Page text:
These fields, in conjunction with the kube-downscaler annotations, allow you to create a customized scaling schedule based on your specific business needs and resource utilization patterns.

By adjusting these fields, you can configure kube-downscaler to scale your deployments in a way that optimizes your application's availability and cost efficiency.

Here is a simple configuration for a deployment using kube-downscaler.

apiVersion: apps/v1
kind: Deployment
  name: random-deployment
		# Kube-downscaler
		downscaler/downtimePeriod: "Mon-Fri 00:00-07:00 Europe/Berlin"
		downscaler/minReplicas: 1
  replicas: 2
      app: random
        app: random
      - name: random-container
        image: random-image

With this configuration, from Monday to Friday between midnight and 7am (on Europe/Berlin timeline), the number of replicas will be reduced to 1.

kube-downscaler will automatically start scaling down pods based on the defined schedules.

That's it! You now have kube-downscaler installed and running on your Kubernetes cluster.

Use Cases

The main use case of this tool is to reduce costs by optimizing the utilization of Kubernetes cluster resources. However, it can also be used to warm up the cluster and avoid relying too much on HPA.

While this is not its primary purpose, this combination offers an alternative solution to ensure high application availability while minimizing infrastructure costs.

Cost Reduction

One of the main benefits of kube-downscaler is its ability to reduce infrastructure costs by limiting resource usage during off-peak hours. By defining a schedule for scaling down resources during periods of low usage, kube-downscaler can help reduce infrastructure costs. It does it without impacting the availability of applications running on the cluster.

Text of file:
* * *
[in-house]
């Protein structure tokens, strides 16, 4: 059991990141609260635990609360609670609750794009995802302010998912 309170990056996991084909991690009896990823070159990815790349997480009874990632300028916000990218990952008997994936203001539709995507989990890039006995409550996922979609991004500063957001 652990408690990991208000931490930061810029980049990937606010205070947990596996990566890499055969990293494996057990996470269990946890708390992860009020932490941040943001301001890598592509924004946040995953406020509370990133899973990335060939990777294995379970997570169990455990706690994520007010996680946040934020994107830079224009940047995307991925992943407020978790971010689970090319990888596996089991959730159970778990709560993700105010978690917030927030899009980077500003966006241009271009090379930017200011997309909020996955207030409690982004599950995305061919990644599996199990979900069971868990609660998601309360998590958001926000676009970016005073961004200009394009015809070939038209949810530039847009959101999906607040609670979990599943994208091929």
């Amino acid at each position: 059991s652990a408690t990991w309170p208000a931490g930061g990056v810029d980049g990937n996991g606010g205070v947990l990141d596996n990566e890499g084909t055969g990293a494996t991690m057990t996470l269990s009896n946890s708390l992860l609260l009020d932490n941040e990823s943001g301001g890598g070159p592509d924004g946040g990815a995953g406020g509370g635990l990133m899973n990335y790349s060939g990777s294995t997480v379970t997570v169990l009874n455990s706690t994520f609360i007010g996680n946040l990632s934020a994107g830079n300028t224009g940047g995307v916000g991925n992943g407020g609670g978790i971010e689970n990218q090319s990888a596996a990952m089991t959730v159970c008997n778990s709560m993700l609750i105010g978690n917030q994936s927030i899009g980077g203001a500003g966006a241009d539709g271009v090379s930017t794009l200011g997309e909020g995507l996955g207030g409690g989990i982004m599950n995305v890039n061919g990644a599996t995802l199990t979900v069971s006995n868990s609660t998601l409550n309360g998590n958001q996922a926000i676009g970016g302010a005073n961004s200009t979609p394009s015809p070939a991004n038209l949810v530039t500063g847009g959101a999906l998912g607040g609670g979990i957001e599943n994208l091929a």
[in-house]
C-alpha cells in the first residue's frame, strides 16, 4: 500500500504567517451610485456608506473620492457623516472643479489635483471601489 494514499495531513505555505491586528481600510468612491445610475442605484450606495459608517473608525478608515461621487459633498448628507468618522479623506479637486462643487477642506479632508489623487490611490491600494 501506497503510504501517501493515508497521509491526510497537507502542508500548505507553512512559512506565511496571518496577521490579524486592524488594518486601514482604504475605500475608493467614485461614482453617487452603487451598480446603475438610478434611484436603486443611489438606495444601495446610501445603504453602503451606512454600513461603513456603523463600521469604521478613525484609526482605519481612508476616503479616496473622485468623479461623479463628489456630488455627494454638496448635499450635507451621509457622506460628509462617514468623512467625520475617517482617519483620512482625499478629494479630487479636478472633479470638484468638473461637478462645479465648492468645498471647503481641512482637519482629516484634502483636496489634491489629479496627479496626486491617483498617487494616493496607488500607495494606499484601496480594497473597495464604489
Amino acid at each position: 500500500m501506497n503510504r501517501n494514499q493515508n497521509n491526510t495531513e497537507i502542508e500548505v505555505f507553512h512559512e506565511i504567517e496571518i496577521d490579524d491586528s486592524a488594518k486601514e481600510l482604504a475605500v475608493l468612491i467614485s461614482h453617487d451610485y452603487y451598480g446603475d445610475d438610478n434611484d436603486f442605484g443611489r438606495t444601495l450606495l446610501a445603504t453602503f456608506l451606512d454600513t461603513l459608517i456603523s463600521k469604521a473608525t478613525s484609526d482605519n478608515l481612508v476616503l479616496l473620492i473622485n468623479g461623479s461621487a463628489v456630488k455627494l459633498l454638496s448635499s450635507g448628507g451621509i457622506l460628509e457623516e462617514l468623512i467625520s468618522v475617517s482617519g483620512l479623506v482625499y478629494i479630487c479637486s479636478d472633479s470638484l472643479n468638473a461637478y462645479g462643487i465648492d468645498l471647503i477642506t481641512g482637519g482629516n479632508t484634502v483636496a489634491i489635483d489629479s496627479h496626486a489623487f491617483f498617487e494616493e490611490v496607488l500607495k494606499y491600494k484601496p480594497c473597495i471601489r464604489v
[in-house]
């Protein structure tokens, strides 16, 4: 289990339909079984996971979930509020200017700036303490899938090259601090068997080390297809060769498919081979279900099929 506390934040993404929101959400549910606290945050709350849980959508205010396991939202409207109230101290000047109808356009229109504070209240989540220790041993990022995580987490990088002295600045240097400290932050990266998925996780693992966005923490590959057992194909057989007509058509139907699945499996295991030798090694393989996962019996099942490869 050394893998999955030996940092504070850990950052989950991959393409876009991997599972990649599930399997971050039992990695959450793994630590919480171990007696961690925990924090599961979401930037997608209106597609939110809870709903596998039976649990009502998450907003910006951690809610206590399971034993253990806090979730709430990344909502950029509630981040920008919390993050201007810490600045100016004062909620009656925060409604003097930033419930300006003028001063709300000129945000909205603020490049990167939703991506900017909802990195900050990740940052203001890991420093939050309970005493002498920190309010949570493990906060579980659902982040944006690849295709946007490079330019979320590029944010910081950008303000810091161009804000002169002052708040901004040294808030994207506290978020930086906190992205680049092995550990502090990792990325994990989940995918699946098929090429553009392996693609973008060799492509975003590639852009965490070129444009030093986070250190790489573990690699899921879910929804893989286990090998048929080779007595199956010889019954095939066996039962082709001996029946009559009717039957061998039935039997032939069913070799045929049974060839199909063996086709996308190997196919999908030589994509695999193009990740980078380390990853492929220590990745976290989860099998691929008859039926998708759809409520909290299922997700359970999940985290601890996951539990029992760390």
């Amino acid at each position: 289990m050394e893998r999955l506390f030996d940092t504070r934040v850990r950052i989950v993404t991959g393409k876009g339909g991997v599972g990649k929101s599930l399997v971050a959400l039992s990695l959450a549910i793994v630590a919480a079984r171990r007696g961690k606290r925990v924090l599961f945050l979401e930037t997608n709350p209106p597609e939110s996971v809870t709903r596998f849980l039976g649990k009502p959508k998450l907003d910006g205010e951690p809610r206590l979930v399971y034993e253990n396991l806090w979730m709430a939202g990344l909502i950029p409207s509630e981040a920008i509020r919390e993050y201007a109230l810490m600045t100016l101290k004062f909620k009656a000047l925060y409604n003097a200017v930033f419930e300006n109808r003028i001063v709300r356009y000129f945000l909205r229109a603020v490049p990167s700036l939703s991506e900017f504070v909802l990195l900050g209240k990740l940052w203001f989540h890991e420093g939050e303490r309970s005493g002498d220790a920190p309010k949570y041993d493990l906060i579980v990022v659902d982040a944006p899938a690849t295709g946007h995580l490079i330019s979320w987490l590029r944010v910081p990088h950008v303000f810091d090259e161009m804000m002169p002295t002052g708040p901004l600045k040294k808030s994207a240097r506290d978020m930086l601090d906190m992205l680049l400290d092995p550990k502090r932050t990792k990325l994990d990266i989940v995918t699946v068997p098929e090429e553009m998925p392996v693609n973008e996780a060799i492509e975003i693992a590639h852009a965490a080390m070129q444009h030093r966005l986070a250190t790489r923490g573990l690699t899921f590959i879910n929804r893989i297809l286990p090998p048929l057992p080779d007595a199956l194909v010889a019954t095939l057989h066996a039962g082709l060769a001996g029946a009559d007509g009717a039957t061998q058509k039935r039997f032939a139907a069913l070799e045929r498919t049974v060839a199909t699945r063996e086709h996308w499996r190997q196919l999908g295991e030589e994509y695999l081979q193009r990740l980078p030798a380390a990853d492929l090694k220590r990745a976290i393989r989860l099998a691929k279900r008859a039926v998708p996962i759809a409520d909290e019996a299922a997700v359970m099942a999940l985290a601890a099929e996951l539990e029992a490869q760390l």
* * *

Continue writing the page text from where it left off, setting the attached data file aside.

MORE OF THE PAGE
Service Disruption Prevention

Another use case for kube-downscaler is to prevent service disruptions during peak usage periods. By defining a schedule for scaling up resources during periods of high demand, kube-downscaler can help to pre-scale deployments and avoid HPA latency to ensure that applications remain available and responsive, even during periods of peak usage.


Kube-downscaler is a useful tool for managing resource usage in Kubernetes clusters, but it does have some limitations. For example, it only supports scaling based on a predefined schedule, which may not be suitable for all use cases. Additionally, it does not support auto-scaling, which means that users must manually adjust the scaling schedules to meet changing demands.

An alternative solution to consider is Keda. Keda is an open-source project that provides dynamic auto-scaling capabilities for Kubernetes applications. With Keda, users can set custom scaling rules based on a variety of metrics, such as queue length, CPU usage, or custom metrics.

This allows for more granular control over resource usage and ensures that applications are always properly scaled to meet demand.

Moreover, Keda is compatible with a wide range of Kubernetes applications, including stateful and stateless applications, and supports a variety of event sources, such as Azure Event Hubs, Kafka, and RabbitMQ.


Kube-downscaler is a powerful tool for managing resource usage in Kubernetes clusters. By defining scaling schedules, users can optimize resource usage in their clusters and reduce costs, while ensuring that applications remain available and responsive, even during periods of peak usage.

While kube-downscaler is a valuable tool for managing resource usage in Kubernetes clusters, it may have some limitations. If you require more granular control over resource scaling or need auto-scaling capabilities, it may be worth considering an alternative solution like Keda.